Food News

STRAIGHT UP! Takes Water Straight From the Source to Thirsty Coloradans

STRAIGHT UP! water goes from Colorado source to store.
STRAIGHT UP! water goes from Colorado source to store. Colorado STRAIGHT UP! Pure Water
Colorado has a new liquid asset: A bottled-water company is running an all-Colorado operation, from the source to the store. "Being a Colorado native company is very important to us,” says Dan Rogers, the RiNo-based salesman for Colorado STRAIGHT UP!, owned by Colorado Springs-based MSP Inc.

The water is sourced from a well on private land southwest of Durango, in the Four Corners region; Rogers calls the well “a straw in the ground” to the groundwater below. It's bottled and sold exclusively in Colorado, in a bottle that sports the Colorado flag and the words "pure spring water." By only selling to Coloradans, Rogers acknowledges that the company is limiting its market, but he hopes residents will buy local. “Who knows?” he adds. “We might become the most popular water in the state.”

The bottled-water business is deceptively complicated, and every decision about sourcing, filtering, bottling and transporting can impact the water's taste. One of the easiest ways to make good water taste bad, Rogers says, is to put it in bottles with BPA, an industrial chemical that can seep into the water and cause health problems.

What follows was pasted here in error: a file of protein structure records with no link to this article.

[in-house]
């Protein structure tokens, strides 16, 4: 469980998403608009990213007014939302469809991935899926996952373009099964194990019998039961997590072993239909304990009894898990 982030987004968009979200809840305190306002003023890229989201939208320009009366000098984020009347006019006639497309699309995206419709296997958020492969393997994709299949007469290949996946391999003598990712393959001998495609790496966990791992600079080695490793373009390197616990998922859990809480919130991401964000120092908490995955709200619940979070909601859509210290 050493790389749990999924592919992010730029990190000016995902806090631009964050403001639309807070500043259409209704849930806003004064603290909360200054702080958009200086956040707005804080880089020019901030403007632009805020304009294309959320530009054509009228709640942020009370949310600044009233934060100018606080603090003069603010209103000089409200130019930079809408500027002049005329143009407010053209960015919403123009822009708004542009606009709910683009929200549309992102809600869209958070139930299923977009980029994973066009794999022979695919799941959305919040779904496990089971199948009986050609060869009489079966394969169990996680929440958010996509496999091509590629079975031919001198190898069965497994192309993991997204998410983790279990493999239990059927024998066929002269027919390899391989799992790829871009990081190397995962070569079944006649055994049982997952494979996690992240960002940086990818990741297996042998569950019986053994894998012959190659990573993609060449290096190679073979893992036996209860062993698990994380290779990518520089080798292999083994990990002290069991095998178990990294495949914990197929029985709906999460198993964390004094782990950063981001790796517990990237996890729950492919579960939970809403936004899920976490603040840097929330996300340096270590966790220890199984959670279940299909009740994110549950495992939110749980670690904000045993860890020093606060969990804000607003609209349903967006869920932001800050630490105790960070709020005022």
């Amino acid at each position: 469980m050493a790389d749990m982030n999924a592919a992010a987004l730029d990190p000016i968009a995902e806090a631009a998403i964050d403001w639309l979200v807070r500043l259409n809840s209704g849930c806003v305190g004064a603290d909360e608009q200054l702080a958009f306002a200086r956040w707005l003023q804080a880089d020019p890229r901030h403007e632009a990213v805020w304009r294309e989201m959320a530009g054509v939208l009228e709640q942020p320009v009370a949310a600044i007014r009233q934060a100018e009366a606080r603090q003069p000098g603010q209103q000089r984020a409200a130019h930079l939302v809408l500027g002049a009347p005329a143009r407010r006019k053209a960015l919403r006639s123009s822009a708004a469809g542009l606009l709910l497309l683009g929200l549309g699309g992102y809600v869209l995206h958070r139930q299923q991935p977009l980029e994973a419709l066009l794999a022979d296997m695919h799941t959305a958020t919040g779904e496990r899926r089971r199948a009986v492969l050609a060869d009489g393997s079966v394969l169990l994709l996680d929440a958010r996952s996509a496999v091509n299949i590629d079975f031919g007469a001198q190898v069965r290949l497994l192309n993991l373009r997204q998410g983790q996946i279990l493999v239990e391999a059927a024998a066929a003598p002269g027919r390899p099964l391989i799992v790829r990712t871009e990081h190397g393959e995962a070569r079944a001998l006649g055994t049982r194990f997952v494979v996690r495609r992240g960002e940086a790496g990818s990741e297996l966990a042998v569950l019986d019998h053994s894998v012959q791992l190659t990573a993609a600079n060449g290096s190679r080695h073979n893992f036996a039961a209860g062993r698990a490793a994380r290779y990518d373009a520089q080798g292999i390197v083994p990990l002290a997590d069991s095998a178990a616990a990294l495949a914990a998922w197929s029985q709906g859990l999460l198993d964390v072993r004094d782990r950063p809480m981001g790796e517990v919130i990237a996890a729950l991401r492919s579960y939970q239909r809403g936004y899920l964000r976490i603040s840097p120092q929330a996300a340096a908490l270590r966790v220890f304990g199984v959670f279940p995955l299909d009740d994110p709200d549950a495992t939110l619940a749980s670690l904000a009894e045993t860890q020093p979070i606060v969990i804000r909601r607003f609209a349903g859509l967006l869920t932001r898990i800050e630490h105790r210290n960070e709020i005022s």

“You should never drink anything that is not in a BPA-free bottle,” he advises. “That bottle eventually is going to break down at the molecular level and release its oil. So when you drink that water and you get that bad taste, you are blaming the water, not the bottle. But really, it's the bottle that tastes terrible.” STRAIGHT UP! went with a bottle that is not only BPA-free, but one that is also completely recyclable.

The company is thinking for the long term. "Bottled water is not going away. It will never go away,” Rogers concludes, pointing to water’s recent triumph over soda in the beverage market.

Colorado STRAIGHT UP! runs $1.25 a bottle and can be found at all Safeway stores as part of the chain's “Buy Local” campaign, as well as at many gas stations; it will soon be available in Concourse C at Denver International Airport, too.
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Grant Stringer has covered everything from high-powered energy politics at the Capitol to reproductive rights and homelessness. He can typically be found running to press conferences in the heat of the summer while playing Fugazi and Ty Segall songs as loud as is humanly possible.
Contact: Grant Stringer